Republicans have not won a countywide election in Union County since 1995 and have not won a race for Surrogate since 1978.
With 113,470 more Democrats than Republicans, there is no indication that Union County will change its political direction next week.
Freeholders Bette Jane Kowalski, Sergio Granados and Rebecca Williams face just two Republican opponents: Peter Kane and Glenn Gelband.
James LaCorte is seeking a fifth term as Union County Surrogate against Republican Peter Lijoi.
He was elected in 1999 following the death of Ann Conti and defeated former Republican freeholder Linda Lee Kelly by a 55%-45% margin
Campaigns for local office in ten towns will likely boost turnout for the hotly contested State Assembly race in the 21st district, where incumbents Jon Bramnick and Nancy Munoz face Democrats Lisa Mandelblatt and Stacey Gunderman.
Berkeley Height: Republicans are defending two seats on the township council in a race where Democrats could win control. The current council is split 3-3, with a Democratic mayor.
Councilman Manuel Couto is seeking re-election on a ticket with Gentiana Brahimaj. Republican Peter Bavoso is not seeking re-election. They face Democrats Julie Figlar and Rina Franchino.
In 2018, Democrat Angie Devanney, who was the political director for James E. McGreevey’s 1997 gubernatorial campaign, unseated Republican Mayor Robert Woodruff. Democrats also ousted two GOP councilmen.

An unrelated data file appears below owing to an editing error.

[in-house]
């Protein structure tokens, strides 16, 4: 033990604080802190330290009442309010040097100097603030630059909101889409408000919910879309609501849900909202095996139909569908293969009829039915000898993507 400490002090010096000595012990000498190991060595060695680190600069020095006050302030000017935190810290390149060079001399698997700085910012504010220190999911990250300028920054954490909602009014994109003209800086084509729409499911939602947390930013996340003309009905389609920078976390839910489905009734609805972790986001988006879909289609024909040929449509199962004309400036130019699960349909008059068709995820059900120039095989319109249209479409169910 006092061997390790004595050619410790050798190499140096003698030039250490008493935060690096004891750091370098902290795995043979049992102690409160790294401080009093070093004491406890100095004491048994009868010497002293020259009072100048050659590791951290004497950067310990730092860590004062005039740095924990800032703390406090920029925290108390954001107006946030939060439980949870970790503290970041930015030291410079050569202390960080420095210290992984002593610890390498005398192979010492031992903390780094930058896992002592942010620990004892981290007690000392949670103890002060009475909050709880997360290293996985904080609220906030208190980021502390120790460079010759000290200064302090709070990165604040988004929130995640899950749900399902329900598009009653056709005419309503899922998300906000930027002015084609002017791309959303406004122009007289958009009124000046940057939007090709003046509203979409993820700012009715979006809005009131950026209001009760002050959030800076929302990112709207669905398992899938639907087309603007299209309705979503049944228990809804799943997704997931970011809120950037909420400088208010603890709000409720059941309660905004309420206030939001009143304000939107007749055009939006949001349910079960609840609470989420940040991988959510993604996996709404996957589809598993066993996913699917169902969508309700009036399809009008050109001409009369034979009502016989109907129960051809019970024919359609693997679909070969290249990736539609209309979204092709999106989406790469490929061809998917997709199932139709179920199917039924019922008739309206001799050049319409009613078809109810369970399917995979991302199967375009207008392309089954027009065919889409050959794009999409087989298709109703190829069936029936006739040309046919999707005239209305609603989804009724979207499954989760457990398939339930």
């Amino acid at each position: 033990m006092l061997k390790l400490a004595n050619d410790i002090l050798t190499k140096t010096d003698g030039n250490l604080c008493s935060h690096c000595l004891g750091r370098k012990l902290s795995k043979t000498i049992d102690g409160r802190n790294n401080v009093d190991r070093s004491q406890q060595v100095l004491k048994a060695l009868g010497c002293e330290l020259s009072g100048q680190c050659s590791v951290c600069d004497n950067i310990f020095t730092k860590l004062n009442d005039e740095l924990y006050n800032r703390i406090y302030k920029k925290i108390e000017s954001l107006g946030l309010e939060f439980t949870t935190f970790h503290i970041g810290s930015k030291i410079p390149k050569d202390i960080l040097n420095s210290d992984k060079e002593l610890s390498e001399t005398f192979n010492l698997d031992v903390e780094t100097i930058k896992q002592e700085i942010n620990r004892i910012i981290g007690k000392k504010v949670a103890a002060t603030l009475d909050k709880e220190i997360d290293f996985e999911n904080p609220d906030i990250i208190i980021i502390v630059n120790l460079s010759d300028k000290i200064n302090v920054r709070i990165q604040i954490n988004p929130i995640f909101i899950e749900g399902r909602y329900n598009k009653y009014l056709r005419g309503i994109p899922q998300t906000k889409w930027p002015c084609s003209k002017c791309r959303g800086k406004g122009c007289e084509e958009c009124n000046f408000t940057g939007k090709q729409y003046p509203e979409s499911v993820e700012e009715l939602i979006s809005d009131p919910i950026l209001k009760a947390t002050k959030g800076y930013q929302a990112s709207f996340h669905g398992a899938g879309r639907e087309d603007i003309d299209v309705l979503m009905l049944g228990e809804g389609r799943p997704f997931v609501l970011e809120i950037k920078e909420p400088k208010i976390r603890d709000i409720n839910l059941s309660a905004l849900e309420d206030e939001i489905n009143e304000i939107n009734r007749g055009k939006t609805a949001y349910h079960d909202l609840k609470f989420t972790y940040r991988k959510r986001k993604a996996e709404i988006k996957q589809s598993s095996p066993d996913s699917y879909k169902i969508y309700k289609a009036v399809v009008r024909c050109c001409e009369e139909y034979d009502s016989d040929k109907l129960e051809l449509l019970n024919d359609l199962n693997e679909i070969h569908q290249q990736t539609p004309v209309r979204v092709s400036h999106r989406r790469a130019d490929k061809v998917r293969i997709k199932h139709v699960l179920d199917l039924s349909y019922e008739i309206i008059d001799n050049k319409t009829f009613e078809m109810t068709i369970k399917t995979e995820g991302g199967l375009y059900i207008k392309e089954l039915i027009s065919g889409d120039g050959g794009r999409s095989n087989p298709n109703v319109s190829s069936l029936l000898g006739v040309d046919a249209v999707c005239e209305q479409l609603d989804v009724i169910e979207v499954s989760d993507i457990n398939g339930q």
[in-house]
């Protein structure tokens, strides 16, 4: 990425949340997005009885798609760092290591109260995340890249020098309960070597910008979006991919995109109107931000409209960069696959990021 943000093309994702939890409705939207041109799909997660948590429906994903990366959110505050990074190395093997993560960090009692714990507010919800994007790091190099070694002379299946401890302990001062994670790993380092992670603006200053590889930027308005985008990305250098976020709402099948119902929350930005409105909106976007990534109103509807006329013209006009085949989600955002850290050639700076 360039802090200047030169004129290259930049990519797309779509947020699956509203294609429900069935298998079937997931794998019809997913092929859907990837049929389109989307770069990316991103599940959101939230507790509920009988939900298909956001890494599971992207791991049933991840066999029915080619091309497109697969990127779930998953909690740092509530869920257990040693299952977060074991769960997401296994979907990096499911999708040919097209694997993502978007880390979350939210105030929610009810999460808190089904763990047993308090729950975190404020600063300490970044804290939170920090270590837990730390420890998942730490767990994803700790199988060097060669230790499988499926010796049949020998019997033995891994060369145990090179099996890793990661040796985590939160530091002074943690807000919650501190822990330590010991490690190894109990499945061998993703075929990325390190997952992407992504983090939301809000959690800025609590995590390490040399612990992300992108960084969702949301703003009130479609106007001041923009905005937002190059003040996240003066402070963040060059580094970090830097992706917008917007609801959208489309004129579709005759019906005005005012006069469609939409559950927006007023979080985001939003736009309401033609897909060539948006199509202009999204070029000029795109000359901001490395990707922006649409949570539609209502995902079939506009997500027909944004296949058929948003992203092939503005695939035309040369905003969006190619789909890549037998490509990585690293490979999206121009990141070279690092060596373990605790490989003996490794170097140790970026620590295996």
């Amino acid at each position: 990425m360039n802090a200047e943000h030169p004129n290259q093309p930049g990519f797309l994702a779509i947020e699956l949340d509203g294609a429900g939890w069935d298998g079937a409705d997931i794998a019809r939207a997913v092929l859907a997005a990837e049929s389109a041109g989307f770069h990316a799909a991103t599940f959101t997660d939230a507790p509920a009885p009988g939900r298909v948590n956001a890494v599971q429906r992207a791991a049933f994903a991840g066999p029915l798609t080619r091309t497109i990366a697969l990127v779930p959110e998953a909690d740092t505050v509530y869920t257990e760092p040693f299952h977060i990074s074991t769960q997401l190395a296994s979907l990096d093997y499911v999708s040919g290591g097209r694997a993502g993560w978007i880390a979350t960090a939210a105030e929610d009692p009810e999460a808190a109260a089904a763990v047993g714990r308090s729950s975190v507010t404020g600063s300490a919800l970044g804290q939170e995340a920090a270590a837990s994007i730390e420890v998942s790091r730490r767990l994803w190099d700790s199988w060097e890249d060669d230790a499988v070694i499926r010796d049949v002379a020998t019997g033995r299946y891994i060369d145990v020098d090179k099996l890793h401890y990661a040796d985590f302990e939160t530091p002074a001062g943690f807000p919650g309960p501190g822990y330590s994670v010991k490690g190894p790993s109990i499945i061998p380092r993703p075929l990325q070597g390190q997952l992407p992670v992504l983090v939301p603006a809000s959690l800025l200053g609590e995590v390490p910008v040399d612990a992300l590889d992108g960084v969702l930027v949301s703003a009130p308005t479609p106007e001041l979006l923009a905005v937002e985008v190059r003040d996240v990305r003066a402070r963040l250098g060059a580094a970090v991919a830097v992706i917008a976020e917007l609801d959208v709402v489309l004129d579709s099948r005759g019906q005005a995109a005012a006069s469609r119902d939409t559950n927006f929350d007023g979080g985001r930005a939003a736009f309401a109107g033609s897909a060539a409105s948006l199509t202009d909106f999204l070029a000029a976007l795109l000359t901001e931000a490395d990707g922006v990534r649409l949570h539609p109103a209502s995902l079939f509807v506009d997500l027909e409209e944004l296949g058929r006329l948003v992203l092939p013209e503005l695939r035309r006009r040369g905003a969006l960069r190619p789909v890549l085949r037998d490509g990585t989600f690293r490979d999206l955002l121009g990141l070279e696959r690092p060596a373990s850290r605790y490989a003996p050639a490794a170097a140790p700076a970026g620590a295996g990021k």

Cranford: Once a solid Republican town, Cranford has shifted Democratic in recent years. Democrats now outnumber Republicans by a 35%-23% margin. Democrats currently have a 5-1 majority on the township committee, with one seat from each party up in 2019.
The lone Republican incumbent, Mary O’Connor, and her running mate, Phil Siliato, face Democrats Brian Andrews and Kathleen Miller Prunty. Democrat Ann Dooley is not seeking re-election.
Republican Leonard Lance carried Cranford with 51% of the vote in the 2016 congressional race, but Democrat Tom Malinowski beat him by a 59%-41% margin in 2018. Cranford voters cast almost as many votes in last year’s House race as they did in the 2016 presidential election.
Garwood: Democrats are defending three seats on the Borough Council, where they have a 5-1 majority.
Incumbents Jennifer Blumenstock and Marc Lazarow face Republicans Victor Stevens and Joseph Nicastro III in a race for two Borough Council seats. Another Democratic incumbent, Russell Graham, faces William Bellomo in a race for an unexpired term.
Kenilworth: A swing town for decades, Kenilworth has an all-Democratic Borough Council and a 32%-24% Democratic voter registration edge, but delivered a 59% victory for Donald Trump in the 2016 presidential election.
Democratic Mayor Anthony DeLuca is not seeking re-election to a second term, creating an open seat contest between Councilwoman Linda Karlovitch and Republican Salvatore Candarella, a former two-term councilman.